In a sense, Her’s life started out in exactly this place: needing to figure out her next steps.
Her earliest memory is of a Thai refugee camp. She was lost. Her parents had dissolved into crowds of refugees. The dirt underfoot was orange-yellow and almost infinitesimally granular.
She has no recollection of Laos, where she was born in 1982. When she was 3, her family made it to St. Paul after time in three Thai camps. Her parents held many jobs and were rarely home, she says. When they oversaw the cleaning duties at the Civic Center, they wouldn’t return until the early morning—although Her’s father had recorded old Hmong folk stories on cassette tapes, so she and her sister could listen to them in bed.
The fables were fantastic, moral, and strange. Her favorite involved an unsightly bear that changed nightly into a handsome man. And they sparked something in Her; she wanted to tell her own stories. Writing was tough, with English as her second language. But, luckily, her father provided another method: He liked to buy expensive cameras, with instructions that sometimes came in Japanese. He passed them off to Her, who figured them out. At school, she used her lunch money to buy her way into the dark room. Photography was the one class she didn’t skip.
High school, at Humboldt and Highland Park, was otherwise rough. “I had, like, an identity crisis,” she says, “because I didn’t want to be Hmong, and I wanted to be as American as possible, but I also didn’t know what that looked like and what that entailed.” She hung out with “not the best people.” By the time she got expelled for fighting, she realized she was on a dangerous track. “There was a lot of expectation … that I would be this nobody, or that I would be like every other Hmong girl who dropped out of school.” She got her GED instead. But later, after her best friend graduated from college, she had another dark thought: “I’m doing nothing substantial with my life.”
Her enrolled in community college, planning to become a paralegal. As fate would have it, however, a photography class introduced her to the work of Wing Young Huie. The Minnesota-based photographer had captured images of St. Paul’s Frogtown neighborhood, and in them, Her recognized family members. She had never seen Hmong people depicted this way. In one, her grandma eats with a gathering of other women at her cousin’s kitchen table, empty Budweiser cans revealing that the men had already eaten. “I realized that the thing that [Huie] was doing was the kind of thing that I was really interested in as a storyteller.”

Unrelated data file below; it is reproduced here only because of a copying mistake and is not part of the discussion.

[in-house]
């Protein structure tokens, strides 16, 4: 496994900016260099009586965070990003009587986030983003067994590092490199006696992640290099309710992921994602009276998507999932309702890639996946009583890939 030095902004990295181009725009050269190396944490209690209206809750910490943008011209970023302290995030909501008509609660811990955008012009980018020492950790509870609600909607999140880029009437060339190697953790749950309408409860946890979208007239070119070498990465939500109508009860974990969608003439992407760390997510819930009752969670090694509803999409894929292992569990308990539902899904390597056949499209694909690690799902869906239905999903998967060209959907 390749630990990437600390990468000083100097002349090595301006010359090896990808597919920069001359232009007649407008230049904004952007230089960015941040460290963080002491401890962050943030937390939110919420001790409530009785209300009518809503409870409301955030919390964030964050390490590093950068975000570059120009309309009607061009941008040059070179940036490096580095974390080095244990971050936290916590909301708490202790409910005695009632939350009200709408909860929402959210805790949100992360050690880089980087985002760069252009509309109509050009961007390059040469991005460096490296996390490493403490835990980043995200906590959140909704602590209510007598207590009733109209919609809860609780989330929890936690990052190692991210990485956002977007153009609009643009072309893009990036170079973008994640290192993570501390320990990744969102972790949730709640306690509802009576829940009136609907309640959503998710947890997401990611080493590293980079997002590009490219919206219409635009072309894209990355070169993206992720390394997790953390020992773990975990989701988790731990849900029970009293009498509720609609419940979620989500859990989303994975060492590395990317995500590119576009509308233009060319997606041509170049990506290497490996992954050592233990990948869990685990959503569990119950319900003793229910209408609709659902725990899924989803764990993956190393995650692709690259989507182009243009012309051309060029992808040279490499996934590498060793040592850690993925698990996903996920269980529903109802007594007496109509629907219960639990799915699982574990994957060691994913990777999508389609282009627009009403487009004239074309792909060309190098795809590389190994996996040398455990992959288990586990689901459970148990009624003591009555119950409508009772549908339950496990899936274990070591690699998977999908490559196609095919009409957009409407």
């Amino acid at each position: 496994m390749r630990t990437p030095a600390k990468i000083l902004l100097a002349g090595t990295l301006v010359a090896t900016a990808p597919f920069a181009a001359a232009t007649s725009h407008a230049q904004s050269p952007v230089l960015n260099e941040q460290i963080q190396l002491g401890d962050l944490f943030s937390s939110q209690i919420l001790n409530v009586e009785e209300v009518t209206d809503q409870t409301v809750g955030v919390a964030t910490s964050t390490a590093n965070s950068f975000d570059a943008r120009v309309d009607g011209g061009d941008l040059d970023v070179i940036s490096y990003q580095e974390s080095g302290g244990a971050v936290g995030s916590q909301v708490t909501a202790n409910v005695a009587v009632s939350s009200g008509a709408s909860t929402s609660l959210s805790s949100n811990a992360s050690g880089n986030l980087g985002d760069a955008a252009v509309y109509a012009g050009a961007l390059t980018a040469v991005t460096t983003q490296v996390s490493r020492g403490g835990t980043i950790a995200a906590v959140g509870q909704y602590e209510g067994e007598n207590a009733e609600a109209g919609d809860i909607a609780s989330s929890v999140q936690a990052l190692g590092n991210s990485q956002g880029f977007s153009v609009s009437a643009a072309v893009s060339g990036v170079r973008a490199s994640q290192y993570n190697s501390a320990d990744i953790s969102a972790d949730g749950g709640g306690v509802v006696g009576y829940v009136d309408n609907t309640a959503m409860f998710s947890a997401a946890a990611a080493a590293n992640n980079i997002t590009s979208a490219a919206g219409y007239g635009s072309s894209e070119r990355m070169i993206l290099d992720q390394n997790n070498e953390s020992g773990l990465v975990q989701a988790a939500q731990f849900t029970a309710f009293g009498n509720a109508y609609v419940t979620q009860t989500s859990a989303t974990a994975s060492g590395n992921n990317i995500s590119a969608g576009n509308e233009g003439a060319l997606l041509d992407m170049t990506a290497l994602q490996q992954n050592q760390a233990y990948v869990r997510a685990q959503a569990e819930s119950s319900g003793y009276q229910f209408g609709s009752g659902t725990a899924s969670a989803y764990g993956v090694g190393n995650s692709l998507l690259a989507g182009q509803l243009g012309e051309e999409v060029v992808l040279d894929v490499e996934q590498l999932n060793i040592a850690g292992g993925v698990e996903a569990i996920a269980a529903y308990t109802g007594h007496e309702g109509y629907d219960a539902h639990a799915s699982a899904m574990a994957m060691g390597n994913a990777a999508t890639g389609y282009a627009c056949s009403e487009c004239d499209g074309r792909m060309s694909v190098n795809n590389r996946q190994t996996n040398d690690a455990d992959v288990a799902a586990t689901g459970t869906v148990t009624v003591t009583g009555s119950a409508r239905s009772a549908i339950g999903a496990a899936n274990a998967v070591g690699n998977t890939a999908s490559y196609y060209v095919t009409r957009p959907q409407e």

She transferred to the Minneapolis College of Art and Design, then got into Yale. Influences arrived in the form of Diane Arbus, August Sanders, Nikki Smith, and Alec Soth. Rather than documentary photography, she would compose shots like poetry. And she would make her subject the Hmong community, going home from New Haven, Conn., on the weekends to complete her projects. The year she graduated, Huie curated Her’s first solo exhibit, at the Gordon Park Gallery in St. Paul. He called her perspective “unique and unprecedented.”
The prestige is lost on her parents, Her says. After Yale, her father even handed her a pamphlet for a dental hygienist program. But they are supportive—and “super happy that I wanted to stay in school,” she adds.
For the Walker exhibit, “Paj qaum ntuj / Flowers of the Sky,” Her has studied photography of the American West—full of promise and romance—by Ansel Adams, Timothy O’Sullivan, Eugene Smith, and Carleton Watkins. Using Google Earth, she will toy with the aesthetics of government surveillance. An image-and-sound installation will evoke “kwv-txhiaj,” a Hmong form of sung poetry. And light boxes will emulate alluring advertorial displays, in the context of California’s appeal to Hmong farmers.
Today, without the stability of her husband’s job in tech, Her is hoping a tenure track at the University of Minnesota this fall will lend her the security to continue taking artistic risks. “Maybe I have a chip on my shoulder,” she says. She spans genres, materials, and forms, even taking it as a compliment that The Nation described her pieces at the Whitney as “sometimes incompatible photographic idioms.”
Does she feel like she has “made it”? As project-minded as she is, she has not felt the “high” of the Whitney. Nor has she had time to grieve. “He passed away, and then I just sort of continued with knowing that I needed to get things done.”
After the Walker, Her has left life open for now. But she knows the future she would like to see: one where her target audience, Hmong Americans, embrace the privilege of art appreciation. “We’re still developing a language to talk about the arts,” she says. Although, at Hmongtown Marketplace, her light boxes may offer a midway point, conjuring something specially for them. “They’re like windows, into something that’s maybe not real,” she says—or, like those stories of Laos, that’s as real as anything.